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Humor for a Mom's HeartStories, Quips, and Quotes to Lift the Heart
Howard BooksCopyright © 2002 Various
All right reserved.
I Am Mommy, Hear Me Roar1
A long time ago, I gave up using the name on my birth
certificate and just started referring to myself as Mommy. As in:
Come give Mommy a kiss.
Tell Mommy where it hurts.
I told you Mommy's ears can't hear whining.
Mommy's face looks like this because Mommy just found out that somebody used
her lace tablecloth to wipe off fingernail polish.
I knew I wasn't alone on that either. I know for a fact that none of my friends
have names. We greet each other in the market:
Hi, Sarah's mom!
Hi, Laura's mom!
The vet even calls me Blackie's mom.
I may not have a real name, but you know who I am. There's a container of Gak
dumped in a corner of my living room carpet and the moldy remains of a peach
deemed too gross to eat stuffed in the cushions of my couch. I walk around the
house with dryer lint and used Q-tips in the pocket of my robe. I spend the
majority of my day behind the wheel of acar-traveling hundreds of miles to and
from softball practice, cheerleading practice, and trips to the market-yet never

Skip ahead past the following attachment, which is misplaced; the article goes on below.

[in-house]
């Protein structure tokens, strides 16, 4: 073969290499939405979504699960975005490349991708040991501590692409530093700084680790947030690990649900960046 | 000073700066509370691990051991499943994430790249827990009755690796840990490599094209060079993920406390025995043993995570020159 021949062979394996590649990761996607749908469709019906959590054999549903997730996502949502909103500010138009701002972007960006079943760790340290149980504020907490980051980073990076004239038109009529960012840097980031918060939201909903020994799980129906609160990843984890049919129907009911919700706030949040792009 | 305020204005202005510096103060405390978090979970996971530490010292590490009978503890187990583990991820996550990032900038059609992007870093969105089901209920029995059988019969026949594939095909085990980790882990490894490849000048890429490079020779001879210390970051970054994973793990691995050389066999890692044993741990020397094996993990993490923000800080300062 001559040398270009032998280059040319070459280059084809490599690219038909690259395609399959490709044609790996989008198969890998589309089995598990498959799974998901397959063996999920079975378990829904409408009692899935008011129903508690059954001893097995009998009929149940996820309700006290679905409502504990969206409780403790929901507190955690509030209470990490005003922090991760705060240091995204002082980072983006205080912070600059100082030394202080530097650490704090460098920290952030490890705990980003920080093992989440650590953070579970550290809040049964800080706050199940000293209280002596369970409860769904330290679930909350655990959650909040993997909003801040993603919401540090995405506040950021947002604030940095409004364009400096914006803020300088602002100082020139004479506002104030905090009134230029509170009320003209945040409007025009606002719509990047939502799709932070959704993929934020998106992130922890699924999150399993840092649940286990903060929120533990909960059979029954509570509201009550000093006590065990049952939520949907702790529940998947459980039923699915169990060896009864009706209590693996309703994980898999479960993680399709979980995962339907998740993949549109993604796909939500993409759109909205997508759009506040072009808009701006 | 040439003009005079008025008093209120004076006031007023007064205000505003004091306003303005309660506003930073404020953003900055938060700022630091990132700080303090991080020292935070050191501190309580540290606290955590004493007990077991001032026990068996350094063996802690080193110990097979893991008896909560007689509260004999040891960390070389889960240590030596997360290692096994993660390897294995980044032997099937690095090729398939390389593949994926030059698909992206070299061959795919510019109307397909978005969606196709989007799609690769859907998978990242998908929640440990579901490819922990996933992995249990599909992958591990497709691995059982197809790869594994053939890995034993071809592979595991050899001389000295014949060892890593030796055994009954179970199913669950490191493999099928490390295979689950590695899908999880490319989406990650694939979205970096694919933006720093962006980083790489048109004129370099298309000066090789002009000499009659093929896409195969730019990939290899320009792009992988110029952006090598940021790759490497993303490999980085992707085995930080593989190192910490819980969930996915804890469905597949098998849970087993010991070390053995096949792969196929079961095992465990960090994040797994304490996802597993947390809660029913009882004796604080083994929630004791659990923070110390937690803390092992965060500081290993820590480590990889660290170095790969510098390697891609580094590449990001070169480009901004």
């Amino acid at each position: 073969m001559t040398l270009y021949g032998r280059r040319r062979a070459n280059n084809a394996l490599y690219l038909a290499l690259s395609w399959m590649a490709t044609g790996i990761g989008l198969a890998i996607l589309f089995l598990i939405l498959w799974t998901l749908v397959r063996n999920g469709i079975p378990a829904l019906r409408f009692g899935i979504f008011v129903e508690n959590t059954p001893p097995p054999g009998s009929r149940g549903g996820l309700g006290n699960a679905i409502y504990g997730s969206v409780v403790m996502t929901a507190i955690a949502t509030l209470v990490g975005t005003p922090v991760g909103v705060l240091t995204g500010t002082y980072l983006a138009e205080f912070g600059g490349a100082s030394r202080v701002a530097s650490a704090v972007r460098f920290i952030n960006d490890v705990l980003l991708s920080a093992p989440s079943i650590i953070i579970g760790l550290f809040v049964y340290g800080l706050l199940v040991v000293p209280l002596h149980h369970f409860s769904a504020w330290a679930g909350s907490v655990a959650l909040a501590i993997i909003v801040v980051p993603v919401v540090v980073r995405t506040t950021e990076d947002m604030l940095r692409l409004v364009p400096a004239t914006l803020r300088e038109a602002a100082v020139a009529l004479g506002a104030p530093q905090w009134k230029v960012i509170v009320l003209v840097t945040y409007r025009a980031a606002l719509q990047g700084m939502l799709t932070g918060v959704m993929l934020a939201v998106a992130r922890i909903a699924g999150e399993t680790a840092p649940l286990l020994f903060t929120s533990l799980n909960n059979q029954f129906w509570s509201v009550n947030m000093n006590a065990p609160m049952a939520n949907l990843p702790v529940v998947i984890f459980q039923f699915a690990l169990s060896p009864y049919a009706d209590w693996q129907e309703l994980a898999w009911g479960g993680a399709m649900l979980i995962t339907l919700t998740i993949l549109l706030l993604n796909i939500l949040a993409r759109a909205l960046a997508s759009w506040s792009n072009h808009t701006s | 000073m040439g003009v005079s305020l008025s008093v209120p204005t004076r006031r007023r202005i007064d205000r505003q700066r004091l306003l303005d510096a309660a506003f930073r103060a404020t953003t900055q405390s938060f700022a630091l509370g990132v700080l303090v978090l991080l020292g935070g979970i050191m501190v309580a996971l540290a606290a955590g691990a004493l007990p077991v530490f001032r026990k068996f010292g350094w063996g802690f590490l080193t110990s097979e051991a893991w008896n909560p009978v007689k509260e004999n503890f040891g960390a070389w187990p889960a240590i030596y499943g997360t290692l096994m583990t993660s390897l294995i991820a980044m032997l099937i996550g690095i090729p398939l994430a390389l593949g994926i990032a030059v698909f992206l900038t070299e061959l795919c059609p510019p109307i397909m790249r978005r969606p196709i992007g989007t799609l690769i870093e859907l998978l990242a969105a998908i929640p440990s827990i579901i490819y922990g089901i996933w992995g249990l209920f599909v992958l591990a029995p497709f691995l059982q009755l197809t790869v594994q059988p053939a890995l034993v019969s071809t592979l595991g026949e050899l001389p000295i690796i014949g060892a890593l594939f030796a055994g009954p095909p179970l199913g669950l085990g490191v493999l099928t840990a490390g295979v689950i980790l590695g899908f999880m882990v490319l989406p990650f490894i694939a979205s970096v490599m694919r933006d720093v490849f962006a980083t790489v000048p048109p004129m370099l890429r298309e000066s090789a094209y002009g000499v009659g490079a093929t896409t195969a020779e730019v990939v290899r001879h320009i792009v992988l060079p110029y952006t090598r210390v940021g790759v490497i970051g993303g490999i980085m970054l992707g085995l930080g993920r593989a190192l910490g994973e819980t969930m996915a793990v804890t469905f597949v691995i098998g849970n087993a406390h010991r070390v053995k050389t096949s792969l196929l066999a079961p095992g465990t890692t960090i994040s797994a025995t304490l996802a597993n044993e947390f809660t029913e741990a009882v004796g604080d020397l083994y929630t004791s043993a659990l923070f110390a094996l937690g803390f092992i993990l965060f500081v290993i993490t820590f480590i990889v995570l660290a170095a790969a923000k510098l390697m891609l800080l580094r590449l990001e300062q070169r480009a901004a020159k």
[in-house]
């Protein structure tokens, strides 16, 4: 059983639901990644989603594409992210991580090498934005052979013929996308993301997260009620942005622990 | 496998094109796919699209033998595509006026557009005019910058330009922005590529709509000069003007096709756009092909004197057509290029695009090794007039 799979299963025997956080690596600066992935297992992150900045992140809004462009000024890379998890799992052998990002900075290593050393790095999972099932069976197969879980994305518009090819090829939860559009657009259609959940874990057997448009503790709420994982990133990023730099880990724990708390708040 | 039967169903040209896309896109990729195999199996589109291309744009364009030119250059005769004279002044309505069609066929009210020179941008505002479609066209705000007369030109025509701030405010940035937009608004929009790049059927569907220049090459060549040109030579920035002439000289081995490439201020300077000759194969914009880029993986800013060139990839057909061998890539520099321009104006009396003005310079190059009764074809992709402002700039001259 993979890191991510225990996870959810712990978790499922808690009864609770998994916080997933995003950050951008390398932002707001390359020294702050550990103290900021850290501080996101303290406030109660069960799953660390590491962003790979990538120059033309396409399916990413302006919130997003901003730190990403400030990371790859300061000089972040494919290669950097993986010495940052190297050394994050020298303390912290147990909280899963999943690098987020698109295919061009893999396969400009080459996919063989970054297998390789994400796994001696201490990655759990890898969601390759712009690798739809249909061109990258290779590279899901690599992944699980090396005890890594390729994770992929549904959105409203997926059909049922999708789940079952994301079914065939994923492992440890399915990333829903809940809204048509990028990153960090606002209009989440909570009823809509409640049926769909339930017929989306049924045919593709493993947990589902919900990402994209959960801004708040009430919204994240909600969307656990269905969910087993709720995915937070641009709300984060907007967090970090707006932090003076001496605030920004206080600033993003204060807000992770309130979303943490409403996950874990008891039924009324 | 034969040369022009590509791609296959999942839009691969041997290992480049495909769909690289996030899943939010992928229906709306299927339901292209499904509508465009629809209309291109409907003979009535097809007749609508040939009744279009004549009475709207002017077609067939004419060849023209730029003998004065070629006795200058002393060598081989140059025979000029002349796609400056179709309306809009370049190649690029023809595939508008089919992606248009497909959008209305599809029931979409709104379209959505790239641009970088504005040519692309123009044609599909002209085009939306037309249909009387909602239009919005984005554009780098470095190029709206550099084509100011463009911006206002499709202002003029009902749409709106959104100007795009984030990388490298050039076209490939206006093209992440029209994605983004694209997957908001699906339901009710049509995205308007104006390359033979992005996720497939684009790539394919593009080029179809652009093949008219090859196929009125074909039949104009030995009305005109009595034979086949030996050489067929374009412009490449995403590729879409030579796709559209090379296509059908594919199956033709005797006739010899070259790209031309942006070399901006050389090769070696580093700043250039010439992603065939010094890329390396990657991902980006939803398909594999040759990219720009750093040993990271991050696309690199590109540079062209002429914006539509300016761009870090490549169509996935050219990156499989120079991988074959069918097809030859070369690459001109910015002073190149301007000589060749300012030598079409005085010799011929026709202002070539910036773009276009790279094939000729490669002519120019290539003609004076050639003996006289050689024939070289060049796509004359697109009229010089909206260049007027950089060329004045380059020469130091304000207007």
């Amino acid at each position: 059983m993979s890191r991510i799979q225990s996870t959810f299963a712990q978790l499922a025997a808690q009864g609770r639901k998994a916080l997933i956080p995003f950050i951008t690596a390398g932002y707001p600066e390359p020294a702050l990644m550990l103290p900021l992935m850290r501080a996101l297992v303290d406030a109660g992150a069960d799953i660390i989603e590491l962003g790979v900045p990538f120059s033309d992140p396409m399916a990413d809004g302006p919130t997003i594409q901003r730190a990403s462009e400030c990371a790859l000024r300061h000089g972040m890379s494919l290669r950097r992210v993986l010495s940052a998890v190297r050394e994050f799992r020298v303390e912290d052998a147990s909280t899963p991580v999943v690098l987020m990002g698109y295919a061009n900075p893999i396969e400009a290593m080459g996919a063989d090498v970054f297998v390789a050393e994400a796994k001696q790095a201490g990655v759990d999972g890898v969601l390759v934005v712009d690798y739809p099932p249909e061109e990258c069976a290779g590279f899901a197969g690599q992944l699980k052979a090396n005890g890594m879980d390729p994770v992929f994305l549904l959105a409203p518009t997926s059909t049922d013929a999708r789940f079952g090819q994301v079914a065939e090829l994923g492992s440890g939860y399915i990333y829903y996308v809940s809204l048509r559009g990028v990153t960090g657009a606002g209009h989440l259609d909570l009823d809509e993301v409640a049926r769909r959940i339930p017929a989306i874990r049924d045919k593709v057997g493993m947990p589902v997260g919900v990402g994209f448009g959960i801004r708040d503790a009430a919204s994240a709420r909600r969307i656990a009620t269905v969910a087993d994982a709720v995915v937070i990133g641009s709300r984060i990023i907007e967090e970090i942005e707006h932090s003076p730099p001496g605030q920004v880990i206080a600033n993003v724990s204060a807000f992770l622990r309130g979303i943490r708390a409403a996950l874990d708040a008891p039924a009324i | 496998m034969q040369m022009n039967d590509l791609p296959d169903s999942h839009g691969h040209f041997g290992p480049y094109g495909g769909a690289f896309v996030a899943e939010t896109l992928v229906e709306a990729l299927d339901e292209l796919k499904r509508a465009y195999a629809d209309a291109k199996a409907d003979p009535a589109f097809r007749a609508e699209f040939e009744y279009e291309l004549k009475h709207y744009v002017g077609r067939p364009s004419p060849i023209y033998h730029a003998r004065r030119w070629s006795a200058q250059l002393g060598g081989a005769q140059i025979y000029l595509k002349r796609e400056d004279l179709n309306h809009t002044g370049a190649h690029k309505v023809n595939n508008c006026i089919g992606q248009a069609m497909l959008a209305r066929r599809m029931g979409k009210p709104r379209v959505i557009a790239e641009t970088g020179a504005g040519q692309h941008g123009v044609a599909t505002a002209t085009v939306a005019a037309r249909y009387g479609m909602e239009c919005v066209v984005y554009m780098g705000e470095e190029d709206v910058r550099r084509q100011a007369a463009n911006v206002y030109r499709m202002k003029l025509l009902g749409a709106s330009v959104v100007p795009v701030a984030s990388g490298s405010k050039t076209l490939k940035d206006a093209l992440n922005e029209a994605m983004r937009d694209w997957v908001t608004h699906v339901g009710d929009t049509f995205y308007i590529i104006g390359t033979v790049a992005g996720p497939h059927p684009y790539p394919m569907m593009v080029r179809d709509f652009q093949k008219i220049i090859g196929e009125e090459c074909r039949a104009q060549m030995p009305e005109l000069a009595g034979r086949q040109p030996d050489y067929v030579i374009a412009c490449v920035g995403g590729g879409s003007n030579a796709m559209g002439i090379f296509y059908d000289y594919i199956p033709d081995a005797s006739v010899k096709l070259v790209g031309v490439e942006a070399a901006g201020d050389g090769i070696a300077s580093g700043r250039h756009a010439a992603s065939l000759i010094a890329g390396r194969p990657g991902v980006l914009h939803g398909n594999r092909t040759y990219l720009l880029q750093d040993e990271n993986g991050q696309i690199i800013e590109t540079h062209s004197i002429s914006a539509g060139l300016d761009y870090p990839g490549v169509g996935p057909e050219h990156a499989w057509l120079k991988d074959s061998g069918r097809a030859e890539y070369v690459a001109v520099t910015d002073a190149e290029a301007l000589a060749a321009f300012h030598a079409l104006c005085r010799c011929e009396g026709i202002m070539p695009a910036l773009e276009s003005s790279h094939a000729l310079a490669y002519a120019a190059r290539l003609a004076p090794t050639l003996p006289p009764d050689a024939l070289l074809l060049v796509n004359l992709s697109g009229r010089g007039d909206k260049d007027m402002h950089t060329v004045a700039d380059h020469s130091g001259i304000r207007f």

leave the city limits. I can't do a quadratic equation, but I can tell you how
to get to Sesame Street.
My prayers are often frantic and generally specific. (Lord, please help my
child throw up in the bucket and not on the wall.) At times I pray to be made
invisible, like during PTA meetings when they need someone to chair the fifth
grade fundraising car wash or during the Christmas program when it's my child up
on stage singing, Let there be peace on earth and let it begin with me, as she
proceeds to slug the boy standing next to her.
I know you know me. I wash my children's faces with spit and my thumb. Pick at
the dirt behind their ears. Whine about their whining. Nag about their nagging.
Worry that I'll never live to see the day they'll change their underwear without